What the….. Oh, It’s a Wheel Bug!

Looking around the garden I saw an insect I’ve never seen before. Two of them were mating on a zinnia plant. Their legs were long, almost spider-like and the head was small with a hypodermic-like mouth. But what really caught my eye was a toothed ridge on their backs that made them look like some kind of dinosaur! I grabbed the camera, got some pictures and then went searching the web to see what this bizarre insect is.

Wheel Bugs

Wheel Bugs

I googled “insect with ridged back” and instantly learned that this strange creature is a wheel bug (Arilus cristatus). It’s a true bug and a member of the family that includes stink bugs and bed bugs. This is the largest of the true bugs, growing up to 1 and 1/2 inches long and it gets its name because of the spiny ridge or “wheel” on its thorax. The “wheel” is only found on adult wheel bugs; nymphs lack this structure.

Close Up of the "Wheel" of a Wheel Bug

Close Up of the “Wheel” of a Wheel Bug

The wheel bug is  a member of a group of bugs called assassin bugs. These predators are considered beneficial insects because they feed on many insects that homeowners and gardeners consider pests – aphids and caterpillars in particular. The way a wheel bug feeds confirms the old entomology adage that bugs suck and beetles chew. The wheel bug uses its long legs to grasp its prey. It then inserts its hypodermic-like beak to inject the prey with a substance that paralyzes it and dissolves the internal organs. The wheel bug then drains the prey of its bodily fluids. Like the adage says, bugs suck!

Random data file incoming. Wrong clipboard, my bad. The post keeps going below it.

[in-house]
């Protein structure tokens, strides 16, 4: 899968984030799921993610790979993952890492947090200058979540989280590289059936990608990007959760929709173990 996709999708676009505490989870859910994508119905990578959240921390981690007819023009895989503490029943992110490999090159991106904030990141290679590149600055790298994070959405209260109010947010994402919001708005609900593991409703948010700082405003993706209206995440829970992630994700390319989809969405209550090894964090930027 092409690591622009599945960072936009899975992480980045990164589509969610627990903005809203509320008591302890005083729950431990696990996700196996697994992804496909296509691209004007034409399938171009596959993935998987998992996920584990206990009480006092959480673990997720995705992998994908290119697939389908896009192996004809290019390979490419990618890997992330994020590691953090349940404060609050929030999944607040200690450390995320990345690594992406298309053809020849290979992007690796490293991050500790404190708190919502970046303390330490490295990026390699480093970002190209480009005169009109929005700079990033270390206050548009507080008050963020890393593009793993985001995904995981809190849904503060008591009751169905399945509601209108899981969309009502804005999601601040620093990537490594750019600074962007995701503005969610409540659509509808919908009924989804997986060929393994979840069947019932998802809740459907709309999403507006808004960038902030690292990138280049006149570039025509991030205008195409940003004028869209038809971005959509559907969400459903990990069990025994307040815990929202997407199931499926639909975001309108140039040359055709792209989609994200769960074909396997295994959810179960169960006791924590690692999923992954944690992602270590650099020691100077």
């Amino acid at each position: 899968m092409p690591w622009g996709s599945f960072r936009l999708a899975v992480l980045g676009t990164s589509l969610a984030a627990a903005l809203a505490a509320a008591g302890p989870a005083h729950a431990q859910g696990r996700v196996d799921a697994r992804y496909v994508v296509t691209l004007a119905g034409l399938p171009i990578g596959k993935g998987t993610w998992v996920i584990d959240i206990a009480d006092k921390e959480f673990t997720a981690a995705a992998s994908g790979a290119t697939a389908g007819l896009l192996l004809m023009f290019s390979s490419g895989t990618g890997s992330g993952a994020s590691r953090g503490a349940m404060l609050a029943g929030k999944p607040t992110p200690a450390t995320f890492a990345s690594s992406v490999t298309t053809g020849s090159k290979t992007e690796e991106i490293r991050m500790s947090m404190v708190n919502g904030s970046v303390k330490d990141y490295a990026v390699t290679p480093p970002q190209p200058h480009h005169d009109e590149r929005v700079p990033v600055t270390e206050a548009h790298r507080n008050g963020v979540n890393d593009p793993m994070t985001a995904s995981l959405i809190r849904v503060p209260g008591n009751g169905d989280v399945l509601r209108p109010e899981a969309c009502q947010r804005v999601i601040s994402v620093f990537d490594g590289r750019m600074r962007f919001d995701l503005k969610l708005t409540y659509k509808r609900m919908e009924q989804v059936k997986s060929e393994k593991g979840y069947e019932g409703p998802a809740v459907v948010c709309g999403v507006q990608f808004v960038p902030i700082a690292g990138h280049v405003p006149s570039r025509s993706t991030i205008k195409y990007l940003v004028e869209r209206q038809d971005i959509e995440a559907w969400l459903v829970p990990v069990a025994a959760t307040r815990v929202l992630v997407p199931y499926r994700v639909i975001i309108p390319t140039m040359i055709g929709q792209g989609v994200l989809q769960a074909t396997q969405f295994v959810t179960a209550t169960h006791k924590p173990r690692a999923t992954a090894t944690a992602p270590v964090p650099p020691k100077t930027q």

Wheel bugs have one generation a year. They hatch in the spring into small red and black nymphs. These nymphs molt five times and then metamorphose into adults. The adults mate and the female lays between 40-200 eggs on shrub or tree twigs. The eggs overwinter and a new generation of wheel bugs emerges in the spring.

The wheel bug looks frightening but it actually a shy insect that avoids human contact. But I learned that wheel bugs shouldn’t be handled. If they’re disturbed, they can cause a painful bite (actually, more of a puncture). These “bites” are described as worse than a hornet sting and they can take weeks or even months to heal!

I’m not one who picks up insects – I like looking at them but not handling them. After learning about the wheel bug, I’m glad I’m not an insect handler or I’d probably be writing about my wheel bug bite right now!

Having seen a wheel bug, I’ll never forget what it is. But when I see one from now on, I’ll be glad that it’s there, knowing that it’s been feeding on other insects all season long. Oh, and I’ll be sure to leave it alone!

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5 responses to “What the….. Oh, It’s a Wheel Bug!

  1. MARC–most interesting bug and one I’ve never seen either. I love unusual bugs (only from a distance) and adore watching Walking Sticks and Walking Leafs on the rare occasions I spot them. Pretty amazing camouflage. Is there a part of the country Wheel Bugs favor–I am in So Calif. Thanks! Barbara

    • Barbara, I’m with you on your interest in unusual insects. As far as the wheel bug, it seems to be more common in the east but I saw that it’s been seen in CA and even Mexico but I’m not sure what part of CA. But maybe now that you know it’s out there, you’ll see one!

  2. Oh, yeah, I’ve seen these in my garden. I thought they were some kind squash bugs. Thank goodness I didn’t do anything to them (being a bit of a chicken when it comes to bugs), now that I know they’re beneficial.

  3. Pingback: Wheel Bug Babies – a.k.a First Instar Wheel Bug Nymphs | The Green Thumb 2.0

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